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The Democratic Strategist

Political Strategy for a Permanent Democratic Majority

Can Dems Win the State Legs in ’06?

Oceans of ink (and mountains of bytes) have been devoted to the Democrats’ prospects for winning control of the U.S. Congress in November. But not so much has been written about another critical priority for Dems in ’06 — winning control of state legislatures. This is an important goal, not only because state legislatures pass laws that have an impact on our communities, but also because they are the key to redistricting for the U.S. House of Representatives and the “farm clubs” for future congressional candidates.
According to the National Conference of State Legislatures, Republicans have a less than one percent lead (62 seats) over Democrats in holding the nation’s 7382 state legislative seats. The GOP has the majority of both houses in 21 states, compared to 17 for the Democrats. Eleven states have divided control and the unicameral Nebraska legislature has nonpartisan elections. Less than two dozen state legislators in the nation are independents or third party members. And if you take a peak at this map, the southeast doesn’t look so red — Louisiana, Arkansas, Alabama, North Carolina and Mississippi are solid blue in terms of control of state legislatures.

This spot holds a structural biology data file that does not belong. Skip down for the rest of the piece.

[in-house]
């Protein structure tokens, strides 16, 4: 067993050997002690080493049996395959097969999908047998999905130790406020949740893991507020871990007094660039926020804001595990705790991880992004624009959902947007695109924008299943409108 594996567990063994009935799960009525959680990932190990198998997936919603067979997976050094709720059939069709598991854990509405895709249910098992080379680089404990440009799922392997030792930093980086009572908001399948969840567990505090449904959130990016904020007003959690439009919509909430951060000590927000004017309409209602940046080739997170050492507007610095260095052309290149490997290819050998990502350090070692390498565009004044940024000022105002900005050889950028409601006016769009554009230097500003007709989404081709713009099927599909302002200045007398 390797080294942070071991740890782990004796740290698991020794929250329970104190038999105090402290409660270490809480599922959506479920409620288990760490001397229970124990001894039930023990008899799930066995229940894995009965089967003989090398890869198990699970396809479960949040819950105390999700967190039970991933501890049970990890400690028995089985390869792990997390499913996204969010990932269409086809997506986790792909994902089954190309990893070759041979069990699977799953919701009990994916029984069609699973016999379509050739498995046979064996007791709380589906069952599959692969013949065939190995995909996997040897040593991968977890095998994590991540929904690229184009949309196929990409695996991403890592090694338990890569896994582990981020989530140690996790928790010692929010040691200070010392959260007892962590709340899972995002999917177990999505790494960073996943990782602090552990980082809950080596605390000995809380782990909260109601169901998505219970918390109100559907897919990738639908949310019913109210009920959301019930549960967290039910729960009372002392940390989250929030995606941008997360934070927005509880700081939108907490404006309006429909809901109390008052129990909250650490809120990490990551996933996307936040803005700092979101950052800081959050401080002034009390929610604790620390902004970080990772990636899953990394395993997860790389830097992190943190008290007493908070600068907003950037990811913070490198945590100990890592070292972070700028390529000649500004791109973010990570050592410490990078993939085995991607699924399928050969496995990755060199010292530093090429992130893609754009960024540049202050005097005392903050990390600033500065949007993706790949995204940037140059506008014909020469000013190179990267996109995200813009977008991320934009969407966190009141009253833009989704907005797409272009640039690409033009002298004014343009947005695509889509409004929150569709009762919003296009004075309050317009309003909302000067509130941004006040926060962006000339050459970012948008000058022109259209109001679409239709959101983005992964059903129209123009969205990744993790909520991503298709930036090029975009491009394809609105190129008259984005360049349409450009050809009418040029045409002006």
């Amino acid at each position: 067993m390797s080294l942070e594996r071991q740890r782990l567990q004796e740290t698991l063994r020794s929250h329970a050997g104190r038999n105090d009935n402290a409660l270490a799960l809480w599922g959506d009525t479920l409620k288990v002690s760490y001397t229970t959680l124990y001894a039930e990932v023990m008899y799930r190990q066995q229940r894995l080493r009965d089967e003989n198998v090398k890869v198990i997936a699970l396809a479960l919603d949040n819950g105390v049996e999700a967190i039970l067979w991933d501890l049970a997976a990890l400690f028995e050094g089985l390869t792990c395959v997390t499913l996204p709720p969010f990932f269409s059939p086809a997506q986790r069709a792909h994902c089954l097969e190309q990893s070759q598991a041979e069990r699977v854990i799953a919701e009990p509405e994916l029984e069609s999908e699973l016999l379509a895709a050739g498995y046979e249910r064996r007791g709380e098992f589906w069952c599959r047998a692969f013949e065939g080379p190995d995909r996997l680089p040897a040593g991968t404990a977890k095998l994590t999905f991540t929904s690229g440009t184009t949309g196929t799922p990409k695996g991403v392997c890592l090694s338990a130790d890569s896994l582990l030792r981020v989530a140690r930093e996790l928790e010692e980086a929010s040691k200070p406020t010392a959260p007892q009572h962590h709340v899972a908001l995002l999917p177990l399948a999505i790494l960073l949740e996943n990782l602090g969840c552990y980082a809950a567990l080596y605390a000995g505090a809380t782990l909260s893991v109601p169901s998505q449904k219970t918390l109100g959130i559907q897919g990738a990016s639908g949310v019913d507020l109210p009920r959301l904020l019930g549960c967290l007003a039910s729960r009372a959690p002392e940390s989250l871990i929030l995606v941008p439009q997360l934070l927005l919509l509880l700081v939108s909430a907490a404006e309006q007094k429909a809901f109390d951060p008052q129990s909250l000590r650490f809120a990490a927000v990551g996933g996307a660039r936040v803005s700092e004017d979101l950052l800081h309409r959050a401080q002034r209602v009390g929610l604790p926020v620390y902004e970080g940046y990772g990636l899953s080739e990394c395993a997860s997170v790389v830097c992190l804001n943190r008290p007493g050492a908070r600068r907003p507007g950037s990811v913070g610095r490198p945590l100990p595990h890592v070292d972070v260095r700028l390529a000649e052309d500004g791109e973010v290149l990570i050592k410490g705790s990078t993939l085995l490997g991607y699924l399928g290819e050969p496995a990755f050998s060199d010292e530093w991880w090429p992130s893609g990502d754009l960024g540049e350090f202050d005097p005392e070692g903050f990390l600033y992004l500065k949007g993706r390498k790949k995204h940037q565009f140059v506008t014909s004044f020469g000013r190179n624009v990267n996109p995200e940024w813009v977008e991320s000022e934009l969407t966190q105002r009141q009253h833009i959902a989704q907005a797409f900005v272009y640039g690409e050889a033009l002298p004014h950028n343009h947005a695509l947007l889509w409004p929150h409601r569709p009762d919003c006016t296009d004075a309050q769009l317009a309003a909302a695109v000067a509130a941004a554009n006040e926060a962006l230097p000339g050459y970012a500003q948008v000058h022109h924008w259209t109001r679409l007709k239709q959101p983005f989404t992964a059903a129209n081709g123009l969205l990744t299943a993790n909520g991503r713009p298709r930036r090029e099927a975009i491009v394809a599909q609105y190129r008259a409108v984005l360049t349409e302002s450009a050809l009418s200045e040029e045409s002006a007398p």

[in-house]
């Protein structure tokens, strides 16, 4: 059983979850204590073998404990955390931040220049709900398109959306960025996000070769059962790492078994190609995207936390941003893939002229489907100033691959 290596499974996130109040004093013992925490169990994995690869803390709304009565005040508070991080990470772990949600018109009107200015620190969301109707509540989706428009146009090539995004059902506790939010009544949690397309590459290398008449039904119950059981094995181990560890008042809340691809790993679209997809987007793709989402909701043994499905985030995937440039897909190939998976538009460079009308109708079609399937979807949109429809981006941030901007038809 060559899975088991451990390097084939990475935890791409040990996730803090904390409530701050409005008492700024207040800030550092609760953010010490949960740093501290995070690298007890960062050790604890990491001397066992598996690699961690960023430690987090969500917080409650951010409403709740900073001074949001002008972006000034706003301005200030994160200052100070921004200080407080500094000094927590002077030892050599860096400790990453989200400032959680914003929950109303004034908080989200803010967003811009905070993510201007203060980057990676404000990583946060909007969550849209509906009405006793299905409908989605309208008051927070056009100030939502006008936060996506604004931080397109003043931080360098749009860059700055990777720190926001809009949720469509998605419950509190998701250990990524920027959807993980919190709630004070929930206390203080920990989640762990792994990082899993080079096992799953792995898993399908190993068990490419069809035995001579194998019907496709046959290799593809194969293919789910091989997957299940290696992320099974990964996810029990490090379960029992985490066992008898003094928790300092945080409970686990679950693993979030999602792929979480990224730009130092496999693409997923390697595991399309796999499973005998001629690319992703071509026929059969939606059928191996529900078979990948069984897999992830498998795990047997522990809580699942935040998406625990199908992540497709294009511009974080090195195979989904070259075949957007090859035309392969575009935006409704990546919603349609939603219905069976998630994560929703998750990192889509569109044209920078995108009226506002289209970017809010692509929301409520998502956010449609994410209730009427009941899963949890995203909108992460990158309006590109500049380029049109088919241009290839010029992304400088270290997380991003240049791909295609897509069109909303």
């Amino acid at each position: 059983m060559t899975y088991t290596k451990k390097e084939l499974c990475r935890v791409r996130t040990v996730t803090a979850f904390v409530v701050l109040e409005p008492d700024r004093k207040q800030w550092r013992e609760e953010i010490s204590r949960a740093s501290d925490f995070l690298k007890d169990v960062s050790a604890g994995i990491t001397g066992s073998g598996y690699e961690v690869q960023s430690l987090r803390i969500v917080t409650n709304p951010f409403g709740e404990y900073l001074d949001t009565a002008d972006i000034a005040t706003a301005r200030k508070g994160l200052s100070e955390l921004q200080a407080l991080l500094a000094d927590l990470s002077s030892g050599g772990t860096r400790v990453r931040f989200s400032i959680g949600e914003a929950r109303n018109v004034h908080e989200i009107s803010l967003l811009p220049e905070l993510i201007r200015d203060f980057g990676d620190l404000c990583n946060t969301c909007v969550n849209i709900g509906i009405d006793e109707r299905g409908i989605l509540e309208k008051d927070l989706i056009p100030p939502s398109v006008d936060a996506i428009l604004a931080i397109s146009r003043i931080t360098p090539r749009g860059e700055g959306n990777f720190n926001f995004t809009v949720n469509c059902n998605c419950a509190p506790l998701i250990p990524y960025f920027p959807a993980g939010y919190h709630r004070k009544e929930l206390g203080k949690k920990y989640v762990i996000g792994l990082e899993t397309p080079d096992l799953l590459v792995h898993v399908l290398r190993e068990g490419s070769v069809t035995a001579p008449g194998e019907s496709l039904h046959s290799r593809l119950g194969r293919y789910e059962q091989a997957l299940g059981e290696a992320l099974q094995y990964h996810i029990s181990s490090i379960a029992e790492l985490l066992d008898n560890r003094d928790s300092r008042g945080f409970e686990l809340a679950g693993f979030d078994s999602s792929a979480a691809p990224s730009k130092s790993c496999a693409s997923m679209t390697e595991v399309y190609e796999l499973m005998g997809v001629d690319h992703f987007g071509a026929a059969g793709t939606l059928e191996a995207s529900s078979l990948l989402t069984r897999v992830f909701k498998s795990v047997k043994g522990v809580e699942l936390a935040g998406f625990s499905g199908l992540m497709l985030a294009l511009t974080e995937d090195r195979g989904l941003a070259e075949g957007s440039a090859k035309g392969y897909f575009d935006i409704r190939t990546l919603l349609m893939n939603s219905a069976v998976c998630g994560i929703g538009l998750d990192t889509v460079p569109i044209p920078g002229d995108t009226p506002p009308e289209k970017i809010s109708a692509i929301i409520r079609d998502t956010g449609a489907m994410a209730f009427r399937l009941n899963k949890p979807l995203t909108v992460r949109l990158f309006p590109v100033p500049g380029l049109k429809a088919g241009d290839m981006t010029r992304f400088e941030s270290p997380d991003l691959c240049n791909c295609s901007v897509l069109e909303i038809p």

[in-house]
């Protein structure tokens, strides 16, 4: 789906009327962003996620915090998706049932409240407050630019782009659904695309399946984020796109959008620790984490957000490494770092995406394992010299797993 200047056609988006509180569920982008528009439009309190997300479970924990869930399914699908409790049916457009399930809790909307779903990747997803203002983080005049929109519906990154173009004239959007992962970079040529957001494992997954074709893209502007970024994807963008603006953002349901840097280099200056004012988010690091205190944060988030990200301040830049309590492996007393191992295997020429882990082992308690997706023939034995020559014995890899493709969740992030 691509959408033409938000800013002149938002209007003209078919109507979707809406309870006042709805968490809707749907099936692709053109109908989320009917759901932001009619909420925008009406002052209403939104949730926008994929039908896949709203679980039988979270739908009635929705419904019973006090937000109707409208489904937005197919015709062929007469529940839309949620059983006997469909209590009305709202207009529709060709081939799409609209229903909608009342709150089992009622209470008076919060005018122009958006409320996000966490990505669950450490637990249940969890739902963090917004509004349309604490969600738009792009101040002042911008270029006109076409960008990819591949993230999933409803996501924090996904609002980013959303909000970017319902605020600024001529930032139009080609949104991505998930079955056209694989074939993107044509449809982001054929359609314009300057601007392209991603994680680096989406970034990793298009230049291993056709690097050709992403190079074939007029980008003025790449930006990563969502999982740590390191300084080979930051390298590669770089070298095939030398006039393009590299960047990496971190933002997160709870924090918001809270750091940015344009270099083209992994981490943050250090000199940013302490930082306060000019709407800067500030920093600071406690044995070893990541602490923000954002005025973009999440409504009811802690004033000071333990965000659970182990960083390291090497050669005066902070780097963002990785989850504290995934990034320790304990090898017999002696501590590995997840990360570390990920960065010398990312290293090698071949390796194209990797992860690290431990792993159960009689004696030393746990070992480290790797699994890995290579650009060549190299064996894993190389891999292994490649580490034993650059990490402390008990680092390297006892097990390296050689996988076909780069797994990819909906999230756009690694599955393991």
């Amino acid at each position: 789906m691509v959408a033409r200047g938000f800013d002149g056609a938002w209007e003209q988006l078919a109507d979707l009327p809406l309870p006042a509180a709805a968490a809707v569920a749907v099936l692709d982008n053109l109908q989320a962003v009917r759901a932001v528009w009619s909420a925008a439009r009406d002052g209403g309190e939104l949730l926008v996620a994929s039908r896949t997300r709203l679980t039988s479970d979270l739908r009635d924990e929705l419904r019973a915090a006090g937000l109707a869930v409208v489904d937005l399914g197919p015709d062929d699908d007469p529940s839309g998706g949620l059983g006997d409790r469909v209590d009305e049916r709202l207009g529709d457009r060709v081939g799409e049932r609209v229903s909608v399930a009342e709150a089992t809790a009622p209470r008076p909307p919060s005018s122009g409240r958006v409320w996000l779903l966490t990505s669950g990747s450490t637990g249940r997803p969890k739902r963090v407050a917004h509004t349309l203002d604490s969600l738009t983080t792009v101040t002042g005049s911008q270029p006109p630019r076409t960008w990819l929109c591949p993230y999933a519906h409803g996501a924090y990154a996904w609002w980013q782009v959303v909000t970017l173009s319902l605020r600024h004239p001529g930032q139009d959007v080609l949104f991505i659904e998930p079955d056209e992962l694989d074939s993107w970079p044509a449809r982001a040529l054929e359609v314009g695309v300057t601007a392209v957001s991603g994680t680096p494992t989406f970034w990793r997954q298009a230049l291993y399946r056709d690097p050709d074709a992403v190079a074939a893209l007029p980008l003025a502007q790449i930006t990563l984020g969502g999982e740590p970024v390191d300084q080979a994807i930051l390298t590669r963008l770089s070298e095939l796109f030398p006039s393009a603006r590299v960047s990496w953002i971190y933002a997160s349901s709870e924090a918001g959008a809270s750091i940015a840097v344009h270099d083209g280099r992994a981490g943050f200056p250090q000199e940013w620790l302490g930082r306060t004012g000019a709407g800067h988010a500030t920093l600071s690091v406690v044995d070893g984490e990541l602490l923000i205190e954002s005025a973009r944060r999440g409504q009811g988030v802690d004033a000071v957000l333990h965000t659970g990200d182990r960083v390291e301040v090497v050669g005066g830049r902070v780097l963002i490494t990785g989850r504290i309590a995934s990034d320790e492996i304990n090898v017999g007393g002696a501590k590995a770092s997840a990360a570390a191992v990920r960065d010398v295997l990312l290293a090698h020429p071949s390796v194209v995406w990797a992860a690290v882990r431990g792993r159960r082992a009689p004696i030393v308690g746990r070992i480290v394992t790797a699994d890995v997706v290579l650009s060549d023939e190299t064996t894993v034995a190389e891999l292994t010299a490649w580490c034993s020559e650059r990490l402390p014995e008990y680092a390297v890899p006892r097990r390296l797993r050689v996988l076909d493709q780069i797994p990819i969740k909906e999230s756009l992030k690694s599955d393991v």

Not all state legislative seats are up in November. Some are term limited (268 seats in ’06) and a few states are not holding elections for their state house or senate or both this year. Other states stagger the seats up for election every two years. But voters in the 50 states will elect 6181 state legislators.
That’s a lot more races than the Congress’s 435 House and 33 Senate elections, and so in a sense the vote for state legislators may be a better barometer for political trends leading up to 2008.
Democrats could win control of a majority of state legislatures, but it will require a broad rout of the GOP. Their best chances for pick-ups, numerically speaking, are AK (-4 Senate); IN (-4 House); IA (-2 House and tie Senate); MN (-2 House); MT (tie house); NV (-3 Senate); and TN (-1 Senate). However Dems have similarly small majority margins to defend in CO (both houses); Maine (both houses); MS (House); MT (Senate); NJ (Senate); NM (Senate); OK (Senate) and WA (Senate).
The races in the state legs may not be as flashy as those in the Congress. But the state legislatures will be passing laws about immigration, same-sex marriage, funding for education, taxes and many other issues that affect our lives. And do watch the vote for state legislators for clues to the Democrats’ chances in 2008.